Car Guides

Why am I having trouble starting my car?

John Paul, AAA Northeast's Car Doctor, answers a question about a starting problem in a Nissan Sentra.

The 2015 Nissan Sentra.
The 2015 Nissan Sentra. Nissan

Q. For the past few months, I’ve occasionally had trouble starting my 2015 Nissan Sentra. The dealer first said it was a weak battery, but after replacing it, the problem persisted. Then they said it was the brake switch. When I put my foot on the brake pedal, it doesn’t go down. I wait four to six minutes and it usually starts. I’m a senior and afraid that one day it will not start at all, so that prevents me from driving outside my very local area. Do you have any suggestions? 

A. The hard brake pedal may be a clue. The Sentra has a smart key — its push button start requires that you push on the brake pedal to start the car. I think the dealer was on the right track in replacing the brake switch. I suspect the brake power booster is losing vacuum. The problem could be a leaking brake power booster or even condensation in the booster vacuum line. 

Q. What do you think of the Hyundai Sonata hybrid? With all of the problems Hyundai had with their engines in the past few years, would you trust the engine in the hybrid to last? 

A. Hyundai certainly had its share of problems with two certain engines that would basically self-destruct and catch fire. It appears that the problem was remedied in the 2018 and newer models (time will tell). The engine in the new Sonata hybrid is not subject to any recalls. Regarding the car itself, it is an extremely good car. The ride is comfortable, five adults can fit in the car with reasonable comfort, and the fuel economy is outstanding at 52 miles per gallon, according to the trip computer during my test drive.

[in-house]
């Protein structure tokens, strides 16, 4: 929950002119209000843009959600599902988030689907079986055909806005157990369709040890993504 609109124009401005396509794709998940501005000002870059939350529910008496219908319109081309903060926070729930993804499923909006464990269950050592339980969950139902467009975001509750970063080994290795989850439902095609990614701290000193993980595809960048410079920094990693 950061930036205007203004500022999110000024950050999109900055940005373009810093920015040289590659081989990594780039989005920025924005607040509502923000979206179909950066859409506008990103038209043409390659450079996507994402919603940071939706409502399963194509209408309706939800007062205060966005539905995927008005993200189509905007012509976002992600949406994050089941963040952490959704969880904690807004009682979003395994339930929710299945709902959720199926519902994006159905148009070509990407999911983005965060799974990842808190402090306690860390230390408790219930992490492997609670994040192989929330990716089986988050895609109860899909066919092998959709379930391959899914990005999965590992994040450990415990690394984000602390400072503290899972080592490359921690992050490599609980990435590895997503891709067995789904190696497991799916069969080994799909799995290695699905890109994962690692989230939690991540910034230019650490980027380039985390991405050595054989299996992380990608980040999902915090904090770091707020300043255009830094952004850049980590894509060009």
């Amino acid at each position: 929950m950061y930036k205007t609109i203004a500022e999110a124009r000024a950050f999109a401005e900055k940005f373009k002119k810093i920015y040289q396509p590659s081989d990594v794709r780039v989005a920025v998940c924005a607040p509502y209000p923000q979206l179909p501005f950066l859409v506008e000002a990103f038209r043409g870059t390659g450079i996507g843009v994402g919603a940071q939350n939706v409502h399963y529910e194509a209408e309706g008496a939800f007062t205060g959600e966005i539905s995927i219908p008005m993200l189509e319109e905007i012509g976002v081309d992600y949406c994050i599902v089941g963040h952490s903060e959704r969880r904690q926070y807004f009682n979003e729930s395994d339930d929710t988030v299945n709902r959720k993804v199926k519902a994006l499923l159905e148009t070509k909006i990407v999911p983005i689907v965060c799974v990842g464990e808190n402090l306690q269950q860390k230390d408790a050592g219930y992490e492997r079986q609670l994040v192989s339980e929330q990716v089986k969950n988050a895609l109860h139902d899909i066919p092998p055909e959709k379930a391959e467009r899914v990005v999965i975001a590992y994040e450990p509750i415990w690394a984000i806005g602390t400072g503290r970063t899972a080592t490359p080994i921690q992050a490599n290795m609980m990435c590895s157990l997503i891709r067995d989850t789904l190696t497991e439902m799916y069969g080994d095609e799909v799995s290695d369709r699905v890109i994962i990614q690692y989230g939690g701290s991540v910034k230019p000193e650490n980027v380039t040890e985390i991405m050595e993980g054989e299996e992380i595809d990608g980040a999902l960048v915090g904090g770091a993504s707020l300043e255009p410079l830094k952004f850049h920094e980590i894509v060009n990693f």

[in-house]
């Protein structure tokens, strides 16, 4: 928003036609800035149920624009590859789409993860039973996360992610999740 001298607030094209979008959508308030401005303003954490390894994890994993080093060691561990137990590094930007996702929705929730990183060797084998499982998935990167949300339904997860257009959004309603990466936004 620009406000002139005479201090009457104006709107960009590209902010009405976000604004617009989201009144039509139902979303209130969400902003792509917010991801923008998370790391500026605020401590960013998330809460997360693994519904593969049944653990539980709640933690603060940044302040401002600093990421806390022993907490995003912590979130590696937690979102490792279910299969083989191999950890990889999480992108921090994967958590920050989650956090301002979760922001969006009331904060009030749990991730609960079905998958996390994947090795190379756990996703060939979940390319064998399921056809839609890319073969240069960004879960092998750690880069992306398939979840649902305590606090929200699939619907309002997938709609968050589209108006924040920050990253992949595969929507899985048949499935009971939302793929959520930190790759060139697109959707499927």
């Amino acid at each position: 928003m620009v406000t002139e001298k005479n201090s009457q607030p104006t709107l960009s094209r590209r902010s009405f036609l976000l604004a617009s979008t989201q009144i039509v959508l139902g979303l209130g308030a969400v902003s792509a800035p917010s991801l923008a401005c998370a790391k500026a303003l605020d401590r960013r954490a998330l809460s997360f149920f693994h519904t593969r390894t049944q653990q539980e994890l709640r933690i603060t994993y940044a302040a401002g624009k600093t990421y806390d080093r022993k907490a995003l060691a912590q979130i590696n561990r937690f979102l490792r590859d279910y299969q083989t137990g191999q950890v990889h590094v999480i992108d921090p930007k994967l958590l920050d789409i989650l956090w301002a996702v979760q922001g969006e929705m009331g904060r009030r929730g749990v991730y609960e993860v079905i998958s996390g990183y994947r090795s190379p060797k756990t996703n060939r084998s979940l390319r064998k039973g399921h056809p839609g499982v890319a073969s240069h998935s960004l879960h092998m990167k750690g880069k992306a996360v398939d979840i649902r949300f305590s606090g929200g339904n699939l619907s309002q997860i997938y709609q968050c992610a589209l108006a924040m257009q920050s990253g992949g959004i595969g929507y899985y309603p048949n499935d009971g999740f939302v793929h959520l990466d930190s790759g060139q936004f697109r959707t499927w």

Q. Is there anything we can do about alloy wheels that cause tires to lose air during cold spells? It’s ridiculous to be constantly going to the air pump or the mechanic for air. I have even had the repair shop use an anti-oxidizing lubricant on the wheels to prevent corrosion, but still need to add air. 

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A. About all you can do short of replacing the wheels is to try again to clean and seal the wheels. Dismounting the tires, cleaning up the corrosion, and then applying a quality bead sealer can sometimes work. General Motors years back would recommend dismounting the tire, cleaning up the rim with medium-coarse sandpaper and carburetor spray, and sealing the leaking area with silicone gasket cement. A couple of years back a reader who had a leaking wheel cleaned the wheel with alcohol, coated the wheel with FlexSeal, let it dry overnight, and had the tire reinstalled. Personally, I have had pretty good luck buffing/sanding the wheel where the tire bead locks and then using plenty of bead sealer. 

Q. I had to drive home in the snow one day and my windshield wipers kept getting clogged with ice and rising off the windshield. I would have to pull over and knock the ice off only to have it happen again in another 15 miles. What can I do? 

A. The first place to start is to make sure your car’s defroster is working properly and directing plenty of air to the windshield. Also be sure the engine is getting fully up to temperature. If everything is operational, switch your wiper blades to an all-weather or winter blade. These blades are a beam design or use a cover (metal, plastic, or rubber) to block ice from building up in the fingers of the wiper blade. The all-weather blades are a bit more expensive, but in my opinion are worth the money.

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John Paul is AAA Northeast’s Car Doctor. He has over 40 years of experience in the automotive business and is an ASE-certified master technician. E-mail your car question to [email protected]. Listen to Car Doctor on the radio at 10 a.m. every Saturday on 104.9 FM or online at northshore1049.com.

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